It's trying to stay centered on the bike for uphills. With XL the wheel base grows only towards the front and chain stays are still short, so you may eventually find yourself over the rear axle on steep uphills and tip over!
  • 4 0
 It means he spent the day with Chris Porter from mojo and has been converted.

But in principal, as well as the above; it moves your hips forward in relation to the BB which increases pedaling efficiancy, same with the seat angle
  • 2 0
 @Bluefire: this is still one of the best out there. But agree with you.
  • 4 0
 @szusz: Yeah I don't know why more frame makers don't do what Norco does — grow the front and rear as the size goes up. Makes a lot of sense.
  • 2 0
 @mikeynets: Because it would cost more. So instead they market short chainstays and people look at it as a positive instead of cheapness and illogical design.
  • 10 1
 Atleast you have 142 & Shimano. A Boost Trek with SRAM is SO wide!
  • 11 2
 yea its a strange comment he wants the rear end narrower when everyone is going even wider
  • 13 1
 Its also funny seeing 23.4mm rims being called narrow when not that long ago that would be wide
  • 5 2
 @rrsport: Yeah but not long ago companies were barely venturing into widths past 25mm. Now some are at like 36mm. What the hell? Thats like too wide. Bunch of marketing BS.
  • 4 0
 @chillrider199: my new xc bike is coming with 30mm... That'll be interesting considering it's a race bike
  • 3 1
 @rrsport: Don't worry folks.. Give it a few years and the wide rim will be replaced by a new standard of narrow rims.. Probably about 21mm internal. Wink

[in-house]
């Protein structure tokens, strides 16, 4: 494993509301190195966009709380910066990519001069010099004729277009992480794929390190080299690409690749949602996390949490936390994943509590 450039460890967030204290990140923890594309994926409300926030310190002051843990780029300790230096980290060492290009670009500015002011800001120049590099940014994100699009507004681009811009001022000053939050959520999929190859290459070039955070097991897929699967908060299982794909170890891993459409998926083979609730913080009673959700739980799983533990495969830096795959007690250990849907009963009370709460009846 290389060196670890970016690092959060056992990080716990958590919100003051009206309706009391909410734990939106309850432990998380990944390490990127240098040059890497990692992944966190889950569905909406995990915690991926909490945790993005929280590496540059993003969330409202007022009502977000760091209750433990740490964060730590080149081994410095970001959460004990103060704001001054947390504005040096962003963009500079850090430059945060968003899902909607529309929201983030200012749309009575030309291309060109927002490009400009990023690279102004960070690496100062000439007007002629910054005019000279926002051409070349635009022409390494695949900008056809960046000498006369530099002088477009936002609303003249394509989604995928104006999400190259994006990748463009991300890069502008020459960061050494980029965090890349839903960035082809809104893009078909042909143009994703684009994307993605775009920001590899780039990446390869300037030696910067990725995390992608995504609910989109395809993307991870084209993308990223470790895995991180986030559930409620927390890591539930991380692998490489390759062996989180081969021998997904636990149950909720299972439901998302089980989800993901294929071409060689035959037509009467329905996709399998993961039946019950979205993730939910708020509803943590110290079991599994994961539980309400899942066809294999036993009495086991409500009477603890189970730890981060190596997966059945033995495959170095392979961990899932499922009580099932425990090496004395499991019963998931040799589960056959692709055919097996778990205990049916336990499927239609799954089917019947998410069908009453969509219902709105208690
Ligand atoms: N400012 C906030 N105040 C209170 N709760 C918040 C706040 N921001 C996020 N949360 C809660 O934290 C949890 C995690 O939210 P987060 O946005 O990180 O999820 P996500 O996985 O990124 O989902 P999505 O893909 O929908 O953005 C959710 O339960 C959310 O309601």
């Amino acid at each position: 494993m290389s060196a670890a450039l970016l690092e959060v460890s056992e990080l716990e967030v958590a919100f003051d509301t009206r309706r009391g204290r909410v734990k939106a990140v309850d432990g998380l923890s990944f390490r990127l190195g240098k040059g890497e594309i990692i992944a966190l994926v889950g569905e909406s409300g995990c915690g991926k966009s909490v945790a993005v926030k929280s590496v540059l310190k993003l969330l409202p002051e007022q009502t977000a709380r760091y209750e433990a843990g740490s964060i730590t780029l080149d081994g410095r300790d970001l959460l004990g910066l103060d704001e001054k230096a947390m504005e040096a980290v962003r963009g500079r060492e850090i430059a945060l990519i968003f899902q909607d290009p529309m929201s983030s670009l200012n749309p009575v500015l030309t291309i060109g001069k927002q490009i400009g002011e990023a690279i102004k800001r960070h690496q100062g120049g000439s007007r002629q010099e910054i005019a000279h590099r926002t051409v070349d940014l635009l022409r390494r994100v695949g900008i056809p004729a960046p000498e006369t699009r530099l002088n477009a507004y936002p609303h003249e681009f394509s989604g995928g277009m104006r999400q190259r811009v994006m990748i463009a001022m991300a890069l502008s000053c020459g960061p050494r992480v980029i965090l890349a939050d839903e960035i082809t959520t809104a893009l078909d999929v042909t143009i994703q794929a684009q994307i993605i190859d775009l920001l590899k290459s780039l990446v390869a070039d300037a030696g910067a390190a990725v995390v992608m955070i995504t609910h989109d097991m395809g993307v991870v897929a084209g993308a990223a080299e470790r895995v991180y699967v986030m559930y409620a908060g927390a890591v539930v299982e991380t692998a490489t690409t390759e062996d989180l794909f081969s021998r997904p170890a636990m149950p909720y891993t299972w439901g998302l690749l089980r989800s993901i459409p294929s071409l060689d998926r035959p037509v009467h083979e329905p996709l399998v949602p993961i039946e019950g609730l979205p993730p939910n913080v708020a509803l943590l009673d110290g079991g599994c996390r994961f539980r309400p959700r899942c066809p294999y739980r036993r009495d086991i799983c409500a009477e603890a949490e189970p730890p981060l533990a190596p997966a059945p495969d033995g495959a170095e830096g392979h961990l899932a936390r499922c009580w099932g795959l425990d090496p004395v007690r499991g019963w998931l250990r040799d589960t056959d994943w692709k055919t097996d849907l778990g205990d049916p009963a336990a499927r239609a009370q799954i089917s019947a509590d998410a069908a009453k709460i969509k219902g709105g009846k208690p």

• 3 2
 @rrsport: In my experience Sunringle rims are terrible, next strictly due to width but durability and ease of tubeless setup. Either way, looks like a huge weak point of this build. Get some Stans or DT wheels on there.
  • 2 0
 @grgsmith: The two Sun Ringles I've used have been super deep so it's tough to get a good seal around the bead without a shitload of rim tape. I've gotten them to hook up but it's usually only temporary. If you want an easy install (and a great rim) go WTB.
  • 2 0
 @grgsmith: Sunringle make Stans rims. . .
  • 1 0
 Sounds like the bead seat diameter is not large enough, not so much the width?
  • 1 0
 @rrsport: last years WC winners were all on rims about that wide, some around 25mm. It's mostly hype, although there are benefits it's not as great as people ass-ume
  • 1 0
 @atrokz: I think you're mistaken. Nino's, wheels are 24mm, Absalons wheels are 21mm, the only 30mm wheels are the new bontrager kovees and when dan McConnell won, those wheels didn't exist yet
  • 2 0
 @rrsport: downhill. figured that'd be obvious given the site but that should clarify it. When looking at the past winners and even this year it's pretty much all under 30, mostly under 25mm. Winning WC DH races. by 'that wide' I'm referring to the size he mentioned which is under 25.
  • 1 0
 @atrokz: I'm not sold on the latest "wider is better" marketing train either. However, if there is any merit in it—and I think there is some—it'll be realized by riders way less capable than WC DH athletes. Those guys and gals find grip in shite conditions on trails that would send most of us to the hospital. WTF is a wider rim going to do for them? Probably just slow them down. . .
  • 2 0
 I think the issue with this whole wide rim thing is the current batch of tyres that everyone rides just aren't suited to the wider rims. It was probably just a marketing ploy to try and slowly entice us into plus wheels, but certainly around here, plus wheels haven't taken off.
  • 1 2
 @rrsport: Right now you sound like the doped up parranoid teenager that thinks the governement is behind everything
  • 2 0
 @chillrider199: Or its the bike industry and that's how things work. They market products telling us its the next best thing and change standards to ensure people get locked into purchasing the new products
  • 7 0
 those socks again!
  • 1 0
 @ Paul Aston: how tall are you? Edit: found it. 6'1" is a bit shorter than me Wink .

I am 2.00m and ride a Bergamont Trailster XL ( mtbn.ws/p14qsv ) which is basically the same mainframe but with shorter travel and a different linkage. It is a bit short indeed - which is ok for a trailbike - but with the Manitou McLeod and a 2*10 setup I dont have any troubles going uphill.